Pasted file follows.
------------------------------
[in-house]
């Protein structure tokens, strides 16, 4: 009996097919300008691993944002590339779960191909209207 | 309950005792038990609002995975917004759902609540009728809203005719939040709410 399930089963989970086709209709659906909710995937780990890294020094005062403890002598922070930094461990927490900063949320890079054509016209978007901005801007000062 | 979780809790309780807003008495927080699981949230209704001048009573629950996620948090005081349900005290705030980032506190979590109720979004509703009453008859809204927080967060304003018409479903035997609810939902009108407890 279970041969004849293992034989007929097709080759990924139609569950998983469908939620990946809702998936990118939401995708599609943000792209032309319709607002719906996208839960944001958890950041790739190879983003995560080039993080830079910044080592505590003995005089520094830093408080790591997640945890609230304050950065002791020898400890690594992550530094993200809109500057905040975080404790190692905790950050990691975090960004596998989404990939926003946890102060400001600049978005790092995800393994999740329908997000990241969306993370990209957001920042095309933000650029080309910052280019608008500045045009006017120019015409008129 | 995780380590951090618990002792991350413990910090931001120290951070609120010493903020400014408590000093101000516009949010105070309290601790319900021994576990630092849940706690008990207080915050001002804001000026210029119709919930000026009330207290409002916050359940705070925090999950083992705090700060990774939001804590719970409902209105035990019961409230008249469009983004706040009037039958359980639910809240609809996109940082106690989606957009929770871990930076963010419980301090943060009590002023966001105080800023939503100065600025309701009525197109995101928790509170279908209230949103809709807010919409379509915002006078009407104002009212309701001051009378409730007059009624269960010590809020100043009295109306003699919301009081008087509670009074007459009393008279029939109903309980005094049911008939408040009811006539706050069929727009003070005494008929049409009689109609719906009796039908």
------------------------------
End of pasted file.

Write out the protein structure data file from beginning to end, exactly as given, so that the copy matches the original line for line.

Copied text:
[in-house]
């Protein structure tokens, strides 16, 4: 009996097919300008691993944002590339779960191909209207 | 309950005792038990609002995975917004759902609540009728809203005719939040709410 399930089963989970086709209709659906909710995937780990890294020094005062403890002598922070930094461990927490900063949320890079054509016209978007901005801007000062 | 979780809790309780807003008495927080699981949230209704001048009573629950996620948090005081349900005290705030980032506190979590109720979004509703009453008859809204927080967060304003018409479903035997609810939902009108407890 279970041969004849293992034989007929097709080759990924139609569950998983469908939620990946809702998936990118939401995708599609943000792209032309319709607002719906996208839960944001958890950041790739190879983003995560080039993080830079910044080592505590003995005089520094830093408080790591997640945890609230304050950065002791020898400890690594992550530094993200809109500057905040975080404790190692905790950050990691975090960004596998989404990939926003946890102060400001600049978005790092995800393994999740329908997000990241969306993370990209957001920042095309933000650029080309910052280019608008500045045009006017120019015409008129 | 995780380590951090618990002792991350413990910090931001120290951070609120010493903020400014408590000093101000516009949010105070309290601790319900021994576990630092849940706690008990207080915050001002804001000026210029119709919930000026009330207290409002916050359940705070925090999950083992705090700060990774939001804590719970409902209105035990019961409230008249469009983004706040009037039958359980639910809240609809996109940082106690989606957009929770871990930076963010419980301090943060009590002023966001105080800023939503100065600025309701009525197109995101928790509170279908209230949103809709807010919409379509915002006078009407104002009212309701001051009378409730007059009624269960010590809020100043009295109306003699919301009081008087509670009074007459009393008279029939109903309980005094049911008939408040009811006539706050069929727009003070005494008929049409009689109609719906009796039908």